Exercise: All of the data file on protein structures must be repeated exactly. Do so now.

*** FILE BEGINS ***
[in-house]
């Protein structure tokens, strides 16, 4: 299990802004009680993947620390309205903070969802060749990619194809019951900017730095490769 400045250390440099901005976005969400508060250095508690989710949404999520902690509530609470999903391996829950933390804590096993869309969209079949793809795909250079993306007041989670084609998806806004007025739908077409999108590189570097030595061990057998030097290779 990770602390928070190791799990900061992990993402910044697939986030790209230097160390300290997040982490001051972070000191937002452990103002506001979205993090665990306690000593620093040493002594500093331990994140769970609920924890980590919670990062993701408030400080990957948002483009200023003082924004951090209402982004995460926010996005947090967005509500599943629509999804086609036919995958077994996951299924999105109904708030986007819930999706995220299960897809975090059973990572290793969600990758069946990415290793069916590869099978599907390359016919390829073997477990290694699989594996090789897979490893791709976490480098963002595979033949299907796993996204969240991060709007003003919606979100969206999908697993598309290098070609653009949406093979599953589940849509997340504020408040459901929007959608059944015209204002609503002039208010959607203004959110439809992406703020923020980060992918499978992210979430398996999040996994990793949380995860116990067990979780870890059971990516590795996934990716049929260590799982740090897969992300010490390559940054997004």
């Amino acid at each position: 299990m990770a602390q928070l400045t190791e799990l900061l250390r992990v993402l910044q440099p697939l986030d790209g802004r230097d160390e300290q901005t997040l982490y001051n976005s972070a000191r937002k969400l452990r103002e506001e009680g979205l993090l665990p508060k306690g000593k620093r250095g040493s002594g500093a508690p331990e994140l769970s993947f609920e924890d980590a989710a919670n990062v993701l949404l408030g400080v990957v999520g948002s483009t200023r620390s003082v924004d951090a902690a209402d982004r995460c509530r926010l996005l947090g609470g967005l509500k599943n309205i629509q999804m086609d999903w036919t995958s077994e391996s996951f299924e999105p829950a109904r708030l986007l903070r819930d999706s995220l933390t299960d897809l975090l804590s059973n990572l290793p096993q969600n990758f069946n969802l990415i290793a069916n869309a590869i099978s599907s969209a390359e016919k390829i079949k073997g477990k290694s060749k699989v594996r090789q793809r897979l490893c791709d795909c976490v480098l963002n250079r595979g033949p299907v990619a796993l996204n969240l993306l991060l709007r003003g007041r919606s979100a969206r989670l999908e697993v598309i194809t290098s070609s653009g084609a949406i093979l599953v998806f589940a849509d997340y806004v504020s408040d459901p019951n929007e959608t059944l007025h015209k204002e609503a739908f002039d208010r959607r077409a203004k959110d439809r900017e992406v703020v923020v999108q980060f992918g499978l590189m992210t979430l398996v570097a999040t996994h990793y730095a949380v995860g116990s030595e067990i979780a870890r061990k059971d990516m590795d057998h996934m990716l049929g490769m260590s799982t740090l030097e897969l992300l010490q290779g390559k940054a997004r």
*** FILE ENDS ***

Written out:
[in-house]
């Protein structure tokens, strides 16, 4: 299990802004009680993947620390309205903070969802060749990619194809019951900017730095490769 400045250390440099901005976005969400508060250095508690989710949404999520902690509530609470999903391996829950933390804590096993869309969209079949793809795909250079993306007041989670084609998806806004007025739908077409999108590189570097030595061990057998030097290779 990770602390928070190791799990900061992990993402910044697939986030790209230097160390300290997040982490001051972070000191937002452990103002506001979205993090665990306690000593620093040493002594500093331990994140769970609920924890980590919670990062993701408030400080990957948002483009200023003082924004951090209402982004995460926010996005947090967005509500599943629509999804086609036919995958077994996951299924999105109904708030986007819930999706995220299960897809975090059973990572290793969600990758069946990415290793069916590869099978599907390359016919390829073997477990290694699989594996090789897979490893791709976490480098963002595979033949299907796993996204969240991060709007003003919606979100969206999908697993598309290098070609653009949406093979599953589940849509997340504020408040459901929007959608059944015209204002609503002039208010959607203004959110439809992406703020923020980060992918499978992210979430398996999040996994990793949380995860116990067990979780870890059971990516590795996934990716049929260590799982740090897969992300010490390559940054997004």
């Amino acid at each position: 299990m990770a602390q928070l400045t190791e799990l900061l250390r992990v993402l910044q440099p697939l986030d790209g802004r230097d160390e300290q901005t997040l982490y001051n976005s972070a000191r937002k969400l452990r103002e506001e009680g979205l993090l665990p508060k306690g000593k620093r250095g040493s002594g500093a508690p331990e994140l769970s993947f609920e924890d980590a989710a919670n990062v993701l949404l408030g400080v990957v999520g948002s483009t200023r620390s003082v924004d951090a902690a209402d982004r995460c509530r926010l996005l947090g609470g967005l509500k599943n309205i629509q999804m086609d999903w036919t995958s077994e391996s996951f299924e999105p829950a109904r708030l986007l903070r819930d999706s995220l933390t299960d897809l975090l804590s059973n990572l290793p096993q969600n990758f069946n969802l990415i290793a069916n869309a590869i099978s599907s969209a390359e016919k390829i079949k073997g477990k290694s060749k699989v594996r090789q793809r897979l490893c791709d795909c976490v480098l963002n250079r595979g033949p299907v990619a796993l996204n969240l993306l991060l709007r003003g007041r919606s979100a969206r989670l999908e697993v598309i194809t290098s070609s653009g084609a949406i093979l599953v998806f589940a849509d997340y806004v504020s408040d459901p019951n929007e959608t059944l007025h015209k204002e609503a739908f002039d208010r959607r077409a203004k959110d439809r900017e992406v703020v923020v999108q980060f992918g499978l590189m992210t979430l398996v570097a999040t996994h990793y730095a949380v995860g116990s030595e067990i979780a870890r061990k059971d990516m590795d057998h996934m990716l049929g490769m260590s799982t740090l030097e897969l992300l010490q290779g390559k940054a997004r």